COVID-19 Testing

Page last updated 06/12/2024.

There are many ways you can test to see if you have COVID-19:

  • Contact your healthcare provider.
  • Visit your local drug store.
  • Find a testing site in your community. 

If you do not have a healthcare provider and would like to get connected to one, call 2-1-1. If you have serious symptoms, like difficulty breathing, call 9-1-1.

See below, or click the following links, for more information:

How to Get Tested

Use an At-Home Test

At home test

At-home, or self-tests, are antigen tests that can be taken anywhere. 

  • They give results in less than 30 minutes.
  • Detect current infection.
  • Follow all the instructions inside the at-home/self-test. If you do not follow the instructions, your test result may be incorrect.

Buy at-home/self-tests:

  • Online, or 
  • In pharmacies, and 
  • Retail stores. 

Visit the Food and Drug Administration (FDA) website for a list of authorized tests. 

  • Check the FDA website to see if your COVID-19 tests can be used safely past the expiration date on the box.

Get a COVID-19 Test

When to Get Tested

  • If you have symptoms, test immediately. 
    • If you test negative, consider testing again 1-2 days after your first test. 
    • If still negative, take a 3rd test in 1-2 days.
  • If you are at higher risk of severe disease, or have contact with people who are at higher risk for severe COVID-19 infection, and you were exposed to COVID-19 but do not have symptoms, consider testing:
    • Within 5 days after the last exposure date, and 
    • Prior to contact with high​​er risk people (including adults 50+ or those with weakened immunity). 
    • If you test negative, consider testing again 1 to 2 days after your first test. If you test too early, you may be more likely to get an inaccurate result. 
  • Post-exposure testing is not recommended if you were infected with COVID-19 in the last 30 days and do not have symptoms. Testing is recommended for all people with new symptoms of COVID-19.
  • If you are in certain high-risk settings, you may need to test as part of a screening testing program.
  • If you are going to an indoor event or gathering, test immediately before the gathering, or as close to the time of the event as possible. 
    • This is especially important before gathering with individuals at risk of severe disease, older adults, those who are immunocompromised, or people who are not up to date on their COVID-19 vaccines, including children who cannot get vaccinated yet.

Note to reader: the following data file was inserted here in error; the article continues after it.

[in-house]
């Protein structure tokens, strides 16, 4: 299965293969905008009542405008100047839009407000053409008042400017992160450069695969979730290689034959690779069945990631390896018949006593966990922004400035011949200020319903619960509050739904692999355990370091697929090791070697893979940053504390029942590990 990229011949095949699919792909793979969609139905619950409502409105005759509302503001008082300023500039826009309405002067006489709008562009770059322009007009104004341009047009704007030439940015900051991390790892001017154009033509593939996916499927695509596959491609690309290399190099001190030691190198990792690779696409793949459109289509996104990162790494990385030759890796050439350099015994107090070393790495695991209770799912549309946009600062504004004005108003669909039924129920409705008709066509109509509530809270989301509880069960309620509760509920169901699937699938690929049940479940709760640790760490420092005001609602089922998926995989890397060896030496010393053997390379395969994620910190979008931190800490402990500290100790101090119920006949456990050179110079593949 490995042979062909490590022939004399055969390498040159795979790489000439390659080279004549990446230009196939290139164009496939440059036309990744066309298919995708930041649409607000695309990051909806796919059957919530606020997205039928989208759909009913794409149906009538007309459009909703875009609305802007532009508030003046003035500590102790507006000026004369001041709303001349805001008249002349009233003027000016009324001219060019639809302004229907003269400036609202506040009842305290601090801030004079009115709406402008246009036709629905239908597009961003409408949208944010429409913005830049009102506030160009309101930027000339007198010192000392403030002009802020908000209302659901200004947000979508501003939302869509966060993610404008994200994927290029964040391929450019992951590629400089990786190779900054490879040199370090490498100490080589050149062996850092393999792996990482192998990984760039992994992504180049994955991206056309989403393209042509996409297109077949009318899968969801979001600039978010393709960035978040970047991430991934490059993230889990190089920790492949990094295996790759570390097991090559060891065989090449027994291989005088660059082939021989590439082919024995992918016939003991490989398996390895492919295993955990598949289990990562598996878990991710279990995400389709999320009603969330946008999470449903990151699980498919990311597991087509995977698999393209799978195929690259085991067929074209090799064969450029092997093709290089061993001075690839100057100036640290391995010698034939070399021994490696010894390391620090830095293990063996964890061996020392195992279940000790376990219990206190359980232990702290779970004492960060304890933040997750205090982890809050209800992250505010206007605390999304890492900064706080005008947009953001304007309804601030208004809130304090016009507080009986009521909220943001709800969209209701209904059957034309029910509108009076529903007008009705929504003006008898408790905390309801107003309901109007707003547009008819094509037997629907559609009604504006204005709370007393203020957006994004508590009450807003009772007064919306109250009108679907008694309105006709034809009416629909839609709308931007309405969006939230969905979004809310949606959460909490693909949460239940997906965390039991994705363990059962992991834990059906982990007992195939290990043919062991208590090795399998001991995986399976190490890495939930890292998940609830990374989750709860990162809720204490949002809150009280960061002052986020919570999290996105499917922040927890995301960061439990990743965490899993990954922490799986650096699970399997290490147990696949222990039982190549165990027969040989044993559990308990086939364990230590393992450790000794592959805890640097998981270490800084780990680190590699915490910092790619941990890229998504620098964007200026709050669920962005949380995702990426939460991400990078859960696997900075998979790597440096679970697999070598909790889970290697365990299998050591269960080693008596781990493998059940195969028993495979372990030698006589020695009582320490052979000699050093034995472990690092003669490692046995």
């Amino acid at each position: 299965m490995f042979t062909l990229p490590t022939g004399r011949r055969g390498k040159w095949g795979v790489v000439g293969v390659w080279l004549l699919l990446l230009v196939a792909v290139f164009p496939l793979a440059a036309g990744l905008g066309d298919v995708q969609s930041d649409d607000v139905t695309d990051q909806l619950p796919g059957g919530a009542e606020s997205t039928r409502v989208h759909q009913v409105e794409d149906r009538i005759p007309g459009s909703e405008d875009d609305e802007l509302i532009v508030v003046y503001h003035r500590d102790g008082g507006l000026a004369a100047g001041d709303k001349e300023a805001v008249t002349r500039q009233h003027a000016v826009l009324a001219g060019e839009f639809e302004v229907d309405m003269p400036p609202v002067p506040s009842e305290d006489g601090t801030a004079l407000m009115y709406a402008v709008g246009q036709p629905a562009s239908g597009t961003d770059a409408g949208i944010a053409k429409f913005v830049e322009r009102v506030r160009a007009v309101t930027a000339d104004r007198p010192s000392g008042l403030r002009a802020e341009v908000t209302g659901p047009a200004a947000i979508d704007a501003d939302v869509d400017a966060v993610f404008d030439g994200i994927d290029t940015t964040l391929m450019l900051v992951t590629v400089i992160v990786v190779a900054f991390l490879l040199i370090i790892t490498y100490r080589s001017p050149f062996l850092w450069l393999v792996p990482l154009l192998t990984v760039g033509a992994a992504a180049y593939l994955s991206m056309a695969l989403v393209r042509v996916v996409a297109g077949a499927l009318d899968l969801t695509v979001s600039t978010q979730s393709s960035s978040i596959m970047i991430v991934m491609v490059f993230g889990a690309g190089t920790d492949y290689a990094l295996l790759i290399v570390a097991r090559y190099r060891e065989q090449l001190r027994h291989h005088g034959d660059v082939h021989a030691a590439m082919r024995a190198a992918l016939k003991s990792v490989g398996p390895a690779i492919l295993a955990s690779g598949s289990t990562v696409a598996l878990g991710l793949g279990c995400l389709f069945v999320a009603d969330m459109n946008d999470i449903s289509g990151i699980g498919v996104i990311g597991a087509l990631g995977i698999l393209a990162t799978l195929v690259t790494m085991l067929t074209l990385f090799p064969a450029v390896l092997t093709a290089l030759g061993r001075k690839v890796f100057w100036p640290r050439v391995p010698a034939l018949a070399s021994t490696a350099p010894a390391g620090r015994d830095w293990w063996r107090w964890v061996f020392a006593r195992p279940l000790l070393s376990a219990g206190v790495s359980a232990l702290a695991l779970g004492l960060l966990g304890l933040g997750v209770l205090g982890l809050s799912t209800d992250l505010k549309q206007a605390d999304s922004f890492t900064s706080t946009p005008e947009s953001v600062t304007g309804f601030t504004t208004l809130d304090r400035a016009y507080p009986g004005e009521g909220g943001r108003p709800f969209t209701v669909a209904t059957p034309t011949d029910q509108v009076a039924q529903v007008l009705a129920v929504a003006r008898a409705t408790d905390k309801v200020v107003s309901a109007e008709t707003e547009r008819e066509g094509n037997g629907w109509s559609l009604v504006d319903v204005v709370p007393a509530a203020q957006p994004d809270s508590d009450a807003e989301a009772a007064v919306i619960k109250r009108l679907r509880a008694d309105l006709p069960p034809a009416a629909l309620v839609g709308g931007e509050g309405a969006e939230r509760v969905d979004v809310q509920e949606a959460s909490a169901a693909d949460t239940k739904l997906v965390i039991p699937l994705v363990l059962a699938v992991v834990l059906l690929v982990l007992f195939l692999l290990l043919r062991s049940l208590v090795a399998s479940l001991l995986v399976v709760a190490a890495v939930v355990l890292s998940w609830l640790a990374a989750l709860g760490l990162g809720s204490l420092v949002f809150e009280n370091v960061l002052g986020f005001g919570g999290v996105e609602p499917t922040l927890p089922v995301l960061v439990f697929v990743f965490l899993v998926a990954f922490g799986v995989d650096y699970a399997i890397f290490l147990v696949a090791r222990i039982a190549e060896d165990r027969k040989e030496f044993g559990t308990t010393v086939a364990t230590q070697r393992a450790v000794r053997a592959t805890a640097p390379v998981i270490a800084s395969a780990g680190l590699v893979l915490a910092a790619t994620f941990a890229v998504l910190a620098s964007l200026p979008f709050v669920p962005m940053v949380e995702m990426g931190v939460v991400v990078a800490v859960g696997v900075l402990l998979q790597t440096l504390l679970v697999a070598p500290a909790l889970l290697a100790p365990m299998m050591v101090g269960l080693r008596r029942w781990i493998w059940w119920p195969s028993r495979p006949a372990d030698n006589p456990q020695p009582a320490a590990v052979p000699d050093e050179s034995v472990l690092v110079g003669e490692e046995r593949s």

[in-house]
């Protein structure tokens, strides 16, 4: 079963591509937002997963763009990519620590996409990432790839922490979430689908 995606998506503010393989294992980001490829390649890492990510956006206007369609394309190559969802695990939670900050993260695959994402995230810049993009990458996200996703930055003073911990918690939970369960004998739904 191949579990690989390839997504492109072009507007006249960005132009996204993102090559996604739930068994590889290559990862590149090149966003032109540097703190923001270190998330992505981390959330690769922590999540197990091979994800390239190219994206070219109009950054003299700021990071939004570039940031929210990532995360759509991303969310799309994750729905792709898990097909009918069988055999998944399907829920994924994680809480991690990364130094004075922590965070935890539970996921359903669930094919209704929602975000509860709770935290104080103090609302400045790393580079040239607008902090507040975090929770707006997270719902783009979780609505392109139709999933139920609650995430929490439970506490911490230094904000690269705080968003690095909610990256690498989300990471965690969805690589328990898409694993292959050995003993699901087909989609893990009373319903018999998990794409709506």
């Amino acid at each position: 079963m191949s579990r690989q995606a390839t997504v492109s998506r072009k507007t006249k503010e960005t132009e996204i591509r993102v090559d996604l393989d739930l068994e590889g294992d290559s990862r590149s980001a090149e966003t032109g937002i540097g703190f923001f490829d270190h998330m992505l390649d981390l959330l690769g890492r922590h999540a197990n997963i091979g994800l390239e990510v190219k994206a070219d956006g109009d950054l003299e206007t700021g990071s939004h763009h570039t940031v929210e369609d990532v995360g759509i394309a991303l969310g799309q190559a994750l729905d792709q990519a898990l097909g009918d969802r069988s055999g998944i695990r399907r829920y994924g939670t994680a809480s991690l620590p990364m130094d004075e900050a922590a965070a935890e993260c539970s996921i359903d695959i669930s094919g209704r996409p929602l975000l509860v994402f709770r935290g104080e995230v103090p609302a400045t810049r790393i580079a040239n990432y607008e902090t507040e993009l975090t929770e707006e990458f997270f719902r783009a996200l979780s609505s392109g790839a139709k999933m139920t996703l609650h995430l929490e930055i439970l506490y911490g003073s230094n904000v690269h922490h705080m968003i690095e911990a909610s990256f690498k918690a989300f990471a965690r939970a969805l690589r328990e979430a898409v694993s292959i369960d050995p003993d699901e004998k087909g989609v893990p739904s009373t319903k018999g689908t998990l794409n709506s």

Understanding Test Results

If your test result is:

Positive:

  • The virus was detected, and you have, or recently had, an infection.
  • Stay home if you have COVID-19 symptoms until you have not had a fever for 24 hours without using fever reducing medication, AND other COVID-19 symptoms are mild and improving.
  • Watch for symptoms. If you have any emergency warning signs, seek emergency care immediately.
  • Contact your healthcare provider, community health center, or pharmacy to learn about treatment options that may be available to you. You are more likely to get very sick if you are an older adult or have an underlying medical condition. 

For more information, visit If You Are Sick With a Respiratory Virus.

Negative:

  • The virus was not detected, but this does not rule out an infection.
  • If you have symptoms:
    • You may have COVID-19, but tested before the virus was detectable, or you may have another illness.
    • Take everyday preventive precautions to prevent spreading an illness to others.
    • Contact your healthcare provider if your symptoms worsen.
  • If you do not have symptoms but were exposed follow respiratory virus prevention strategies.
  • If you do not have symptoms and you have not been exposed to the virus that causes COVID-19, you may continue normal activities.

Reporting an At-Home/Self-Test Result

  • Reporting is not required. If you need medical care, it may be helpful to share your result with your healthcare provider.
  • You can safely and privately report COVID-19 home test results at MakeMyTestCount.org

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